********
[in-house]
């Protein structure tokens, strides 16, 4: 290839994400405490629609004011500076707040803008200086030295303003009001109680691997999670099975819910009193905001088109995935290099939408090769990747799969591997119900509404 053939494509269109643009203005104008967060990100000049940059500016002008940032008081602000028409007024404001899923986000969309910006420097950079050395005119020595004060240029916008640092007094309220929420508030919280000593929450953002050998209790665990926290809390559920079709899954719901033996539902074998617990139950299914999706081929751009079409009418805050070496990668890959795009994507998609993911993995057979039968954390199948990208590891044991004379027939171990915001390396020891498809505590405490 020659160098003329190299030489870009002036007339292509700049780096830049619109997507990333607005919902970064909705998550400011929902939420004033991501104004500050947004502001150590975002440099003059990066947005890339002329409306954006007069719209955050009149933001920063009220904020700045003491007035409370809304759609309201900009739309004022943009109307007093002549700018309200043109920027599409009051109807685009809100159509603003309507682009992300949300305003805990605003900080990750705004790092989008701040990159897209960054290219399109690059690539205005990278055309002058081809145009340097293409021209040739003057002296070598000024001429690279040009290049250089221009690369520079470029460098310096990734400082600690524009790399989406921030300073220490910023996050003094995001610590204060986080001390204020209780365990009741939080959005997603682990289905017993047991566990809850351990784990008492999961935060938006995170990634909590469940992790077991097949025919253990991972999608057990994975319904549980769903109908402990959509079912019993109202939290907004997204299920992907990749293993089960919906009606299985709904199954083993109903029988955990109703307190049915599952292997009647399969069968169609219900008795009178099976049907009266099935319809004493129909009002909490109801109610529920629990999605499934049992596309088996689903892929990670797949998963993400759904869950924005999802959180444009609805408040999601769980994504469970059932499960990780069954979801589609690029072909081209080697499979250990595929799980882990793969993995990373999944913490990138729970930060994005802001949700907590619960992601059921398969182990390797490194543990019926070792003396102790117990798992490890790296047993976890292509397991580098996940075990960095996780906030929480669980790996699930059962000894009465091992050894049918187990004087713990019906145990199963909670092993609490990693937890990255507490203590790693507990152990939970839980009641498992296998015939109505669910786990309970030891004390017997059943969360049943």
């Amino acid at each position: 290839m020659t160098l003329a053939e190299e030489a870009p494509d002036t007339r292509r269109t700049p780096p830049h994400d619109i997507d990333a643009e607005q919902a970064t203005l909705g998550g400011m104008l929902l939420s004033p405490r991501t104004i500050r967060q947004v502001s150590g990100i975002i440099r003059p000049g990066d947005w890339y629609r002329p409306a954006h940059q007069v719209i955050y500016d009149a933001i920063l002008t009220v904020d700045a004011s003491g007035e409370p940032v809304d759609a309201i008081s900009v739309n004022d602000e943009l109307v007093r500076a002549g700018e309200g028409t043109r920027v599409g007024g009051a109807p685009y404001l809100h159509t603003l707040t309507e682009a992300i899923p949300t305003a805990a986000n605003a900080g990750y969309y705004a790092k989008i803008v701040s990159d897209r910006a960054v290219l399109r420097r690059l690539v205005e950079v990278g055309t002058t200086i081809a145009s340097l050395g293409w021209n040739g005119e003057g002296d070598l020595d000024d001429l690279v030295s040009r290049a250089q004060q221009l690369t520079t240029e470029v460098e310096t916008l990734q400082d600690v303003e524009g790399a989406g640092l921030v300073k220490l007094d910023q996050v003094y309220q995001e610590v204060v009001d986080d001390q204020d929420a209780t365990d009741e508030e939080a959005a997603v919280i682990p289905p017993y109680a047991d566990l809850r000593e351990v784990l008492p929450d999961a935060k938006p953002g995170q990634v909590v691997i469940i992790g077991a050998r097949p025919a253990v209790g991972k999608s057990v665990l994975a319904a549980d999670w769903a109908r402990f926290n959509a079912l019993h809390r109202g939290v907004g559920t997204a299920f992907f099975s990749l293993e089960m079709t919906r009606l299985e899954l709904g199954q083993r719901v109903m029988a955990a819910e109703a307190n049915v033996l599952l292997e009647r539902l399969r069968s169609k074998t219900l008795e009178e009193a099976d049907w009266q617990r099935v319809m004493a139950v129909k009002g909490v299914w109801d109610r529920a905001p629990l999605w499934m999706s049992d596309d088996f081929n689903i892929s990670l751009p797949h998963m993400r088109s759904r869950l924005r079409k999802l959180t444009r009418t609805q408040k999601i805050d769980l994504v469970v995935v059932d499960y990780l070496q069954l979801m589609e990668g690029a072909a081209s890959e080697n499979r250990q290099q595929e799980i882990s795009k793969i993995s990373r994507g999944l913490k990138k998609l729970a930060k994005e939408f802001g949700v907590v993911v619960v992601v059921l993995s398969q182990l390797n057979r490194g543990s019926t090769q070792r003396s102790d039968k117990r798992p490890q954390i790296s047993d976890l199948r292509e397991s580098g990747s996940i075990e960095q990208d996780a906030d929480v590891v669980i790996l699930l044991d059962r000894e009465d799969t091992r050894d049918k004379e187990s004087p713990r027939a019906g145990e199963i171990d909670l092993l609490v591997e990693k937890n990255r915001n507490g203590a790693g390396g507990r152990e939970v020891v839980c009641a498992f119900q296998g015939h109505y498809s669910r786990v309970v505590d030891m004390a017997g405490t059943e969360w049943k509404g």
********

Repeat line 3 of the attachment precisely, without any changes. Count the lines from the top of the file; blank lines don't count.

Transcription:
């Amino acid at each position: 290839m020659t160098l003329a053939e190299e030489a870009p494509d002036t007339r292509r269109t700049p780096p830049h994400d619109i997507d990333a643009e607005q919902a970064t203005l909705g998550g400011m104008l929902l939420s004033p405490r991501t104004i500050r967060q947004v502001s150590g990100i975002i440099r003059p000049g990066d947005w890339y629609r002329p409306a954006h940059q007069v719209i955050y500016d009149a933001i920063l002008t009220v904020d700045a004011s003491g007035e409370p940032v809304d759609a309201i008081s900009v739309n004022d602000e943009l109307v007093r500076a002549g700018e309200g028409t043109r920027v599409g007024g009051a109807p685009y404001l809100h159509t603003l707040t309507e682009a992300i899923p949300t305003a805990a986000n605003a900080g990750y969309y705004a790092k989008i803008v701040s990159d897209r910006a960054v290219l399109r420097r690059l690539v205005e950079v990278g055309t002058t200086i081809a145009s340097l050395g293409w021209n040739g005119e003057g002296d070598l020595d000024d001429l690279v030295s040009r290049a250089q004060q221009l690369t520079t240029e470029v460098e310096t916008l990734q400082d600690v303003e524009g790399a989406g640092l921030v300073k220490l007094d910023q996050v003094y309220q995001e610590v204060v009001d986080d001390q204020d929420a209780t365990d009741e508030e939080a959005a997603v919280i682990p289905p017993y109680a047991d566990l809850r000593e351990v784990l008492p929450d999961a935060k938006p953002g995170q990634v909590v691997i469940i992790g077991a050998r097949p025919a253990v209790g991972k999608s057990v665990l994975a319904a549980d999670w769903a109908r402990f926290n959509a079912l019993h809390r109202g939290v907004g559920t997204a299920f992907f099975s990749l293993e089960m079709t919906r009606l299985e899954l709904g199954q083993r719901v109903m029988a955990a819910e109703a307190n049915v033996l599952l292997e009647r539902l399969r069968s169609k074998t219900l008795e009178e009193a099976d049907w009266q617990r099935v319809m004493a139950v129909k009002g909490v299914w109801d109610r529920a905001p629990l999605w499934m999706s049992d596309d088996f081929n689903i892929s990670l751009p797949h998963m993400r088109s759904r869950l924005r079409k999802l959180t444009r009418t609805q408040k999601i805050d769980l994504v469970v995935v059932d499960y990780l070496q069954l979801m589609e990668g690029a072909a081209s890959e080697n499979r250990q290099q595929e799980i882990s795009k793969i993995s990373r994507g999944l913490k990138k998609l729970a930060k994005e939408f802001g949700v907590v993911v619960v992601v059921l993995s398969q182990l390797n057979r490194g543990s019926t090769q070792r003396s102790d039968k117990r798992p490890q954390i790296s047993d976890l199948r292509e397991s580098g990747s996940i075990e960095q990208d996780a906030d929480v590891v669980i790996l699930l044991d059962r000894e009465d799969t091992r050894d049918k004379e187990s004087p713990r027939a019906g145990e199963i171990d909670l092993l609490v591997e990693k937890n990255r915001n507490g203590a790693g390396g507990r152990e939970v020891v839980c009641a498992f119900q296998g015939h109505y498809s669910r786990v309970v505590d030891m004390a017997g405490t059943e969360w049943k509404g």